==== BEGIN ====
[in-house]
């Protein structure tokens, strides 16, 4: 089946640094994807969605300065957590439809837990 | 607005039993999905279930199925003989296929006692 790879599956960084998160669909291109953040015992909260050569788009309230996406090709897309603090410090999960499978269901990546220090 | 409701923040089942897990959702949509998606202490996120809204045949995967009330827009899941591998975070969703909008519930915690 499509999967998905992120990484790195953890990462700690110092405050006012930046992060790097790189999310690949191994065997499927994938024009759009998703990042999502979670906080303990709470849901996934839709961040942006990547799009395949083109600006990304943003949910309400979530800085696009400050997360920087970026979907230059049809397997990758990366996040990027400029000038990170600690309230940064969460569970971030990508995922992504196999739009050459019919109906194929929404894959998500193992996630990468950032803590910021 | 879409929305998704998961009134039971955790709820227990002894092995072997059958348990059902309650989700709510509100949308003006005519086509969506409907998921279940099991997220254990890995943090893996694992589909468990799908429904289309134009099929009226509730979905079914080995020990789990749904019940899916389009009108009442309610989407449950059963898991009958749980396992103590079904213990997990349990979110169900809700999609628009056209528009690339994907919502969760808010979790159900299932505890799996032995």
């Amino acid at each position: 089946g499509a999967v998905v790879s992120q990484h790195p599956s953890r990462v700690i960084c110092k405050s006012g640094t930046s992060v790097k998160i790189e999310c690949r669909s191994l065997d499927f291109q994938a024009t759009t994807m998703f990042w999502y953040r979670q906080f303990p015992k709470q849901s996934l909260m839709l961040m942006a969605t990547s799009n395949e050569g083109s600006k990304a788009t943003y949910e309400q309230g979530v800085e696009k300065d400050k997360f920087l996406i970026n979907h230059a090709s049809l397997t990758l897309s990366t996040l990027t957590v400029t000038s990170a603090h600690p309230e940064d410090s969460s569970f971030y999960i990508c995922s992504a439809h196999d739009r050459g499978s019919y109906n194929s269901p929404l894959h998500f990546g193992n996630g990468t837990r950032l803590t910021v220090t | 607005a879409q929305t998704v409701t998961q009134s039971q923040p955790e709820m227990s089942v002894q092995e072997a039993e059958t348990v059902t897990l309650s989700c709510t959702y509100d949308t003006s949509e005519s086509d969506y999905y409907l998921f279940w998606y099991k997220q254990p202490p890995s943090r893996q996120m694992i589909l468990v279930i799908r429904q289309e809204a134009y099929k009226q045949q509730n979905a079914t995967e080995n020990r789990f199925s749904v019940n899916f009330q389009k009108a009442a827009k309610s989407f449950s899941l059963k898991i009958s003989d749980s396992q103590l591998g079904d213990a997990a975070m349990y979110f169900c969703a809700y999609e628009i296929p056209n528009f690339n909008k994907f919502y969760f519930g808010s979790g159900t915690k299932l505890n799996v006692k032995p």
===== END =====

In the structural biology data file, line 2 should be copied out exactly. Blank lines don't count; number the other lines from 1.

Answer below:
């Protein structure tokens, strides 16, 4: 089946640094994807969605300065957590439809837990 | 607005039993999905279930199925003989296929006692 790879599956960084998160669909291109953040015992909260050569788009309230996406090709897309603090410090999960499978269901990546220090 | 409701923040089942897990959702949509998606202490996120809204045949995967009330827009899941591998975070969703909008519930915690 499509999967998905992120990484790195953890990462700690110092405050006012930046992060790097790189999310690949191994065997499927994938024009759009998703990042999502979670906080303990709470849901996934839709961040942006990547799009395949083109600006990304943003949910309400979530800085696009400050997360920087970026979907230059049809397997990758990366996040990027400029000038990170600690309230940064969460569970971030990508995922992504196999739009050459019919109906194929929404894959998500193992996630990468950032803590910021 | 879409929305998704998961009134039971955790709820227990002894092995072997059958348990059902309650989700709510509100949308003006005519086509969506409907998921279940099991997220254990890995943090893996694992589909468990799908429904289309134009099929009226509730979905079914080995020990789990749904019940899916389009009108009442309610989407449950059963898991009958749980396992103590079904213990997990349990979110169900809700999609628009056209528009690339994907919502969760808010979790159900299932505890799996032995």